I don't know of any other events where people travel as much as an hour to sit in wind, rain, or cold--or all of those--to watch a preteen perform for 17 seconds. Because, although spring in Iowa can be beautiful, it's never on the nights that they schedule junior high track meets. Two weeks ago at a meet in Tipton, the wind was so bad that I walked at a slant for the next three days.
The most amazing thing to me, having taught junior high for many years, is that they get that many kids to listen for first and final calls, and for the most part, show up when and where they are supposed to run. The rest of the time, they are milling around like pigeons, sometimes wrapped in fleece blankets or old sleeping bags, hooked up to iPods.
Another thing with junior high is the range of sizes. It is not unusual to to see a kid a head and a half shorter than the one he (or she) is running next to. Some are so small that their names don't fit across the backs of their shirts.
Concessions have changed over the years. It used to be that local groups would fund-raise by selling really good pork sandwiches or some other specialty. The popcorn is still usually good but the prepackaged sandwiches leave a lot to be desired.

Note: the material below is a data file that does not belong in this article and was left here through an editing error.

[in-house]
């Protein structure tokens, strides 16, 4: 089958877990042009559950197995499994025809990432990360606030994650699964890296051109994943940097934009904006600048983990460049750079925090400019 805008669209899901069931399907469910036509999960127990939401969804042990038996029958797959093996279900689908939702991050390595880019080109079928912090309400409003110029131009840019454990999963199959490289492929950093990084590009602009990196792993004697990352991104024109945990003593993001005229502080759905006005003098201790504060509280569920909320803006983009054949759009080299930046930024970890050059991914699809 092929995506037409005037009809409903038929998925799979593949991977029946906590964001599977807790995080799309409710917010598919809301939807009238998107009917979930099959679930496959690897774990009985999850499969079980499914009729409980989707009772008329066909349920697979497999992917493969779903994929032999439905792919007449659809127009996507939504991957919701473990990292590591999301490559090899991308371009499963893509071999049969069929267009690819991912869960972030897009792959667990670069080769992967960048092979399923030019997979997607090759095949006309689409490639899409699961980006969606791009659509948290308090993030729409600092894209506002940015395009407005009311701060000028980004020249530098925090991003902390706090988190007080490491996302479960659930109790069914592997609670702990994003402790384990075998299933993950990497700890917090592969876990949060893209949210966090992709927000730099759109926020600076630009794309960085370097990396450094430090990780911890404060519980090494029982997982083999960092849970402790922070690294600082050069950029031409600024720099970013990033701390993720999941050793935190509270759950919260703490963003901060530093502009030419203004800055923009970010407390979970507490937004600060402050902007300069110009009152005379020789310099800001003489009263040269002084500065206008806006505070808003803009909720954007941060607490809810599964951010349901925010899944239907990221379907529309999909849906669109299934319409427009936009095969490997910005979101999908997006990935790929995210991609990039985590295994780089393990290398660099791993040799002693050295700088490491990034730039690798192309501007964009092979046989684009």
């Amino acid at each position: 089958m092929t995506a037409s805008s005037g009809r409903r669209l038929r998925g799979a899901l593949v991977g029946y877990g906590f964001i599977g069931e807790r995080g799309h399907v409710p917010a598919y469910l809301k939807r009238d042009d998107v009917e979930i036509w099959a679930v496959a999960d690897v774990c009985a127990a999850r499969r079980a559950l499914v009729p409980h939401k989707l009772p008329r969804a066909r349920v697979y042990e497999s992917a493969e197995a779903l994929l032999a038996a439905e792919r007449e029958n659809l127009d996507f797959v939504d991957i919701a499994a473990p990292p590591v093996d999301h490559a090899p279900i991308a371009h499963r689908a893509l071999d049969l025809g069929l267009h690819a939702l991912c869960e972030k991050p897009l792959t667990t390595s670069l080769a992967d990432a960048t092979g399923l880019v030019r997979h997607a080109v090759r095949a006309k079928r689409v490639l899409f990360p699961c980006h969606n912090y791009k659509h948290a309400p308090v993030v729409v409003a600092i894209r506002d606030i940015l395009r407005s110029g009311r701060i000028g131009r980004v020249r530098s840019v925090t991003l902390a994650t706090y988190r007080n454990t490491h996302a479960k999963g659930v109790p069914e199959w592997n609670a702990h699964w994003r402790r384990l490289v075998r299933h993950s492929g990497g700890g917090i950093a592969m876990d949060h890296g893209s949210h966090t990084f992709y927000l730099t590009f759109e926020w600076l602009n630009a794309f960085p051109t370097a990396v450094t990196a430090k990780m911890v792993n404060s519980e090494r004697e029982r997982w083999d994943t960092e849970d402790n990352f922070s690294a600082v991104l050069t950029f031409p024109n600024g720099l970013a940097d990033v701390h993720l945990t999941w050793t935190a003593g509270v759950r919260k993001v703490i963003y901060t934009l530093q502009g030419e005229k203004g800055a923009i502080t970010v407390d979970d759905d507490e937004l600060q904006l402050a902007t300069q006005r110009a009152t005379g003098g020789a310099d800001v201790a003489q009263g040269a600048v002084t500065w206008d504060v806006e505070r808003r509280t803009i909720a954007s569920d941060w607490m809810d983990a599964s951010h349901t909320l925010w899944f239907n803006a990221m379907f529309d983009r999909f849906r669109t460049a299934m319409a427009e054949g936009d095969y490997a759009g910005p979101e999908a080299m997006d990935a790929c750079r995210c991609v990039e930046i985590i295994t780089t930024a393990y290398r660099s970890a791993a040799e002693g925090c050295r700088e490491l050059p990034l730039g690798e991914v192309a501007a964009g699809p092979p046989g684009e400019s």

The crowd is pretty much families of the runners; not too many people go to these for the fun of it. And they are supportive of all the kids; the small seventh grade boy who finishes a lap behind in a distance race gets as much applause from the whole crowd as the winner.
Occasionally, though, there are spectators who need a good knock alongside the head. Last night there was a group of five people in the front row of one section whom I dubbed The Pig Family. This was not in reference to their size--they all appeared to be fit and fairly trim adults. But these bleachers had a very narrow walkway in front of the first row and in most sections people left the first row vacant to allow passage. Not the Pig Family. They planted themselves on that front bench and did not budge for anyone. I watched one elderly woman have to weasel through sideways rather than going back down the steps and up another set to join her family. The Pig Family held their spots and craned their necks to look around her as if she was the problem. Obviously, their mamas didn't teach them no junior high track meet manners.